• Hi Elizabeth! Thanks so much for replying to my response!
    I learned pretty early that I had to hold tight o my authentic self or risk losing annihilation of it. From before birth, my purpose in my family was set out for me as fulfilling others’ needs and agendas. Conceiving me provided my teenage mother an escape from her horrific home life when she came to live with my father’s parents- my grandparents were thrilled to have a baby girl in their home that they could pretend was theirs (this grandmother had longer for a little girl to dress pretty ever since she was a little girl herself, but only ever had boys). But I was often at odds with her: I was not quiet, I did not “go along” and I insisted on my point of view being heard even before I had the words to articulate it. I was feisty, like my mother, which Mammaw hated. I was that kid in Sunday school who insisted on knowing how Adam and Eve’s kids had kids, not the kid who would drop the subject because it flustered the adults. And I was stubborn, in the sense that I refuse to cede to someone simply on the basis of their authority. So she quit acknowledging my existence when, at age 7, I refused to sign up for another year of tap dancing and insisted on baton twirling instead. Being alone with her was awful, but school was no refuge either- I had no friends, and had been the object of torment, ridicule, and well-declared ostracism since kindergarten. That’s the first existential crisis I recall, wondering whether (like that tree falling in the forest) you cease to exist when there is no one to acknowledge the fact that you do. Profound loneliness, and the first deep spelunking ensued.

    For me, the need to be known, to be understood (or, at the very least, not mis-understood) is primal, vital as breathing, and as impossible to repress as the need to pee!

    Claiming my authentic self has not been easy, because so much of my identity goes against the grain: at 8, I knew I was a Feminist (capital F) though I may not have known the word. I knew that it wasn’t fair that boys got things girls didn’t (like early dismissal to be a crossing guard) so I told the school principal what I thought of that and became the first girl crossing guard. This was at a Baptist school, same school where 2 years later I kissed a girl under the mistletoe, and was confounded by the ensuing uproar. I grew up in the 70s in the Midwest, though, so the notion of bisexuality didn’t even really occur to me until my early 20s, so I was a bit late coming out of that closet. I discovered Wicca as a teenager, though, and came out of the broom closet as a Witch. After 2 short marriages, I realized that though my sexual orientation (who I’m happy sharing a bed with) was bi, my relational orientation (who I’m happy sharing a home/life with) was not, and my wife and I celebrated 20 years together last month. Our vows did not include fidelity, though, because I had discovered another facet of my identity is that I am polyamorous, not monogamous. What we promised is to each walk our path with integrity and support the other in doing the same. And we mostly have.

    But now I’m standing in the threshold of another closet, about to declare my identity as one of the Mad, and make a wider reveal than I’ve had to do. In December, I lost my therapist of 17 years. This is what I wrote in my journal a few weeks later:

    i never understood until just recently how much it meant to have someone in my corner who understood the entire ball of wax- catherine knew all the challenges i face, all the time, all the things you just dont sport around, what nobody sees because it’s just too much, and too ugly in places and too sad, and too likely to get you judged. catherine was already with me on the journey when a whole lotta shit surfaced for me and the picture of this life started to make sense. she was my witness, she never flinched from even the hardest doscoveries, she earned the trust to hold it all with me.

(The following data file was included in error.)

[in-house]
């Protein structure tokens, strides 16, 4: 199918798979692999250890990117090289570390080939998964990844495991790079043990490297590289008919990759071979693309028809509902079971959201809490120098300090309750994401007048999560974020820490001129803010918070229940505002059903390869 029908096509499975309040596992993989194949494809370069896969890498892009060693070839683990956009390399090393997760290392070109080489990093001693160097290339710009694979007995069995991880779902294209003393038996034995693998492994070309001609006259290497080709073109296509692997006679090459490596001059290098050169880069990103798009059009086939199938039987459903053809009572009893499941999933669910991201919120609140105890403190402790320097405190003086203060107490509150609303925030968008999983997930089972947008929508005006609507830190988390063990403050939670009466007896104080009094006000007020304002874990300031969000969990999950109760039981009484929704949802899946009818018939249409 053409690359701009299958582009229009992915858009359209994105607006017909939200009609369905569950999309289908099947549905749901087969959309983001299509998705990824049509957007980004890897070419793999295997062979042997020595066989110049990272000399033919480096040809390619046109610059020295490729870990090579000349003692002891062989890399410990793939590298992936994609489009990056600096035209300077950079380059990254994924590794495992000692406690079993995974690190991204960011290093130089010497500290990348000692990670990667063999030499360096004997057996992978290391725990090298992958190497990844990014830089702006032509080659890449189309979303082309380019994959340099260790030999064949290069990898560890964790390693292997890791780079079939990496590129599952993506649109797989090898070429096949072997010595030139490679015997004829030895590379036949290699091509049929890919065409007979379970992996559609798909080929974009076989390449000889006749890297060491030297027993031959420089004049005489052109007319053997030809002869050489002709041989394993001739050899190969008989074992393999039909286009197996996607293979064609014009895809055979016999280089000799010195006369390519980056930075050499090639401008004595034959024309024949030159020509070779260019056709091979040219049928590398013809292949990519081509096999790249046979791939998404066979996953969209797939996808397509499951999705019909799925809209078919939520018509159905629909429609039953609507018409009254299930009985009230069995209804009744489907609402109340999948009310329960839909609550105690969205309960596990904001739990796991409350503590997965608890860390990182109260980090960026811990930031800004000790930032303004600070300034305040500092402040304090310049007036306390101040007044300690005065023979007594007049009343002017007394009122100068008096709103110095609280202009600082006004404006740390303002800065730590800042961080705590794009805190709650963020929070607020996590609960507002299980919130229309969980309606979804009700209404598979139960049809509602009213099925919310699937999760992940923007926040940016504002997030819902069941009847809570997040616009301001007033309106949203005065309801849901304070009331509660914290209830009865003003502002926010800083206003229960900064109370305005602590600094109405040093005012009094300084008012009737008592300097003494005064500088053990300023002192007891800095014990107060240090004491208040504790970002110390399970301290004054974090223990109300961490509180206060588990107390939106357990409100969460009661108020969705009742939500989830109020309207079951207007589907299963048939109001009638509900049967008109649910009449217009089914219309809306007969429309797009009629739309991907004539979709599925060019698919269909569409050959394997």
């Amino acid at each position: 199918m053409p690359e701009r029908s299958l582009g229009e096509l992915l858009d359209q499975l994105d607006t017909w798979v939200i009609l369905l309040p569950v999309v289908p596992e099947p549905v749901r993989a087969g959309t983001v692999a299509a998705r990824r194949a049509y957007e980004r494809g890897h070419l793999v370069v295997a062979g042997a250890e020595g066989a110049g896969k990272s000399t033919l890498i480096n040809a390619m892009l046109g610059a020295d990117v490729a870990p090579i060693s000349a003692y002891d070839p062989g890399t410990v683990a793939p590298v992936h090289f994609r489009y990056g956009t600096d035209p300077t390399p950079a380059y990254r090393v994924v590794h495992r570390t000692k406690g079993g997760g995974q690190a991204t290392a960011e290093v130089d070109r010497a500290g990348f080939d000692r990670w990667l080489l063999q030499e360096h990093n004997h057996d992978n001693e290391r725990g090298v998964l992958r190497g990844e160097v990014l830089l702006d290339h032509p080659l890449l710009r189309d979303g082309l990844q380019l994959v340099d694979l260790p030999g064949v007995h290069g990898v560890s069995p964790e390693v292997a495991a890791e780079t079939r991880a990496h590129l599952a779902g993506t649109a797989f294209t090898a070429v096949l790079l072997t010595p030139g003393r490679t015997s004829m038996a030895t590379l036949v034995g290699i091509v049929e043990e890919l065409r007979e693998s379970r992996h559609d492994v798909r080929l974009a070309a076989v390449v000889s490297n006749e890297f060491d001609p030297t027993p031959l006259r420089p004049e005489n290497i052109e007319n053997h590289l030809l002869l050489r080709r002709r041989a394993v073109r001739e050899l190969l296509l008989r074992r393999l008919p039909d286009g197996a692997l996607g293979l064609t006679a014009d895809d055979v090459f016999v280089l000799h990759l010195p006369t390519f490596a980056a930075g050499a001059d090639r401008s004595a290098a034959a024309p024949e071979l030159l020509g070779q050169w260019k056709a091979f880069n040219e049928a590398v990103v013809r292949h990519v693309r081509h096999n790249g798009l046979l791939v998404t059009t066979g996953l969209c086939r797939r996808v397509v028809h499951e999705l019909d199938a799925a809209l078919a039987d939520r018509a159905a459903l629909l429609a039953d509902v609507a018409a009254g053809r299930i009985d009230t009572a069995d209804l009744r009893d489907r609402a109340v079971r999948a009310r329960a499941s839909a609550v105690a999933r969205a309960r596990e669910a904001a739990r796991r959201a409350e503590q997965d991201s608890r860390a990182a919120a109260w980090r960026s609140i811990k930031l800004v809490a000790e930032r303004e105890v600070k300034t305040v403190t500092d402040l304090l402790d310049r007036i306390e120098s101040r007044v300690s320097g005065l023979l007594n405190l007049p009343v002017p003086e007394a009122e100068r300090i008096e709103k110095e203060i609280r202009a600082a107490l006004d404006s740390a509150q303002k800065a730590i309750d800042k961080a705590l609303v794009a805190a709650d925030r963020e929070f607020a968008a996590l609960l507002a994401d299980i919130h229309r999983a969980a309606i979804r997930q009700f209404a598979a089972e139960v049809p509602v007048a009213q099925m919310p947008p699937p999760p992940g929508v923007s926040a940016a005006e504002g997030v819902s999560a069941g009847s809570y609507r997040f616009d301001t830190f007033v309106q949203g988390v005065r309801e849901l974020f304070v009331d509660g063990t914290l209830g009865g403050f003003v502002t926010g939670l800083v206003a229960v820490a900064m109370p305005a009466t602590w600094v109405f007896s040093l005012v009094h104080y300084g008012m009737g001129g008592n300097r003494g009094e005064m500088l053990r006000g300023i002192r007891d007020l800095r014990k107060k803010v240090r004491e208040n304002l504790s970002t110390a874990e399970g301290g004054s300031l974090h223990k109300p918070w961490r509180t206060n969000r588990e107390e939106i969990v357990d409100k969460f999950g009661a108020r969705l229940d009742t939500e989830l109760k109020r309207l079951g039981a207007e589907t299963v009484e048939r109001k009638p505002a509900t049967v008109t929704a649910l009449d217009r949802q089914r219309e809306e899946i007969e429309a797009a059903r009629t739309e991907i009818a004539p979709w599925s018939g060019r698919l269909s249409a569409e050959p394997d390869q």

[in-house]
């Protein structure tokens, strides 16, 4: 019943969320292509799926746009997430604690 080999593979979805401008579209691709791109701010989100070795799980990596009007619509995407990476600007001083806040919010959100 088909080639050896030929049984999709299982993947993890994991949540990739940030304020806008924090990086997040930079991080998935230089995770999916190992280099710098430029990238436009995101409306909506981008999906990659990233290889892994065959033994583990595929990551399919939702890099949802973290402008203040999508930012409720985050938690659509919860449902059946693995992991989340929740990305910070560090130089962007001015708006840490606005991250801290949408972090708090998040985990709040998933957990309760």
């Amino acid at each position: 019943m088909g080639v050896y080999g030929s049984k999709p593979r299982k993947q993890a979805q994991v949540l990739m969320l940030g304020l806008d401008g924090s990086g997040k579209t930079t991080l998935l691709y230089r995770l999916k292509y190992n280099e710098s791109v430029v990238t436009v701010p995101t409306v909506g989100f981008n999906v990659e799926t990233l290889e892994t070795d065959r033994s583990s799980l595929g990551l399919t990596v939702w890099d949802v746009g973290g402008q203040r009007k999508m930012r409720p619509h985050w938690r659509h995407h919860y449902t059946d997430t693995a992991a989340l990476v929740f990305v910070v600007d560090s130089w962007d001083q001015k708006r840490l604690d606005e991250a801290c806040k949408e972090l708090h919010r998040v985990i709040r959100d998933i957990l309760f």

and now catherine is gone.
    i feel this loss, of her as someone who was an unblemished mirror- could see me, all of me, take me in and reflect me back, warts and all as they say, no warp in the reflection. i had no idea how much i needed her for this- to be known by someone I could always count on to know what it takes for me to live my life, to know the scope of the energy it takes sometimes just to be ok enough to get by,

  • I’m also reminded of an experience I had in my junior year of college, which for me didn’t happen until my mid-20s. I had decided to add Social Work as a double major (was already getting BS in Clinical Psych, which I later came to realize was my way of knowing the enemy, learning the tools/lingo of their oppression so it could not be turned on me, but that’s another post) because I preferred the systems approach: that asks not “what is wrong with you?,” but rather, “What has happened to you?” and “What is wrong with the systems you are immersed in, or their point of contact with you?” as the starting point to address distress. And I had had a lot of distress, definitely falling into that Wounded Healer category. So one of the classes I added had a community-service component and I decided to do my hours at the local state hospital, but their regular volunteer activities did not fit my crowded schedule so other arrangements were made for me, and I got to do my service hours in activities that other volunteers had rarely participated in. But it took awhile to arrange so I started late. So when I accompanied a group into the gym for volleyball and a long-time patient introduced himself by name and dx, and asked essentially “so what’re you in here for?” and I grinned and stuck out my hand and said “volleyball- I’m a volunteer, and this is my first week. It’s good to meet you!” and the guy was so embarrassed, like he had offended me by assuming I was a patient (not at all!) and tried to explain: “You don’t act like a volunteer! They all act real scared and keep checking where the door is and if anyone gets close they really get nervous! But you didn’t act like a Staff either, you know, all in-charge, looking-down-your-nose. Your smile was too real to be a Staff. So, yeah, I assumed you were one of us. I’m real sorry!” I told him, sincerely, “Not at all; in fact, I take it as a high compliment. I believe people ought to treat people like they are people too, no matter what, so thank you very much for letting me know I’m doing okay with that!”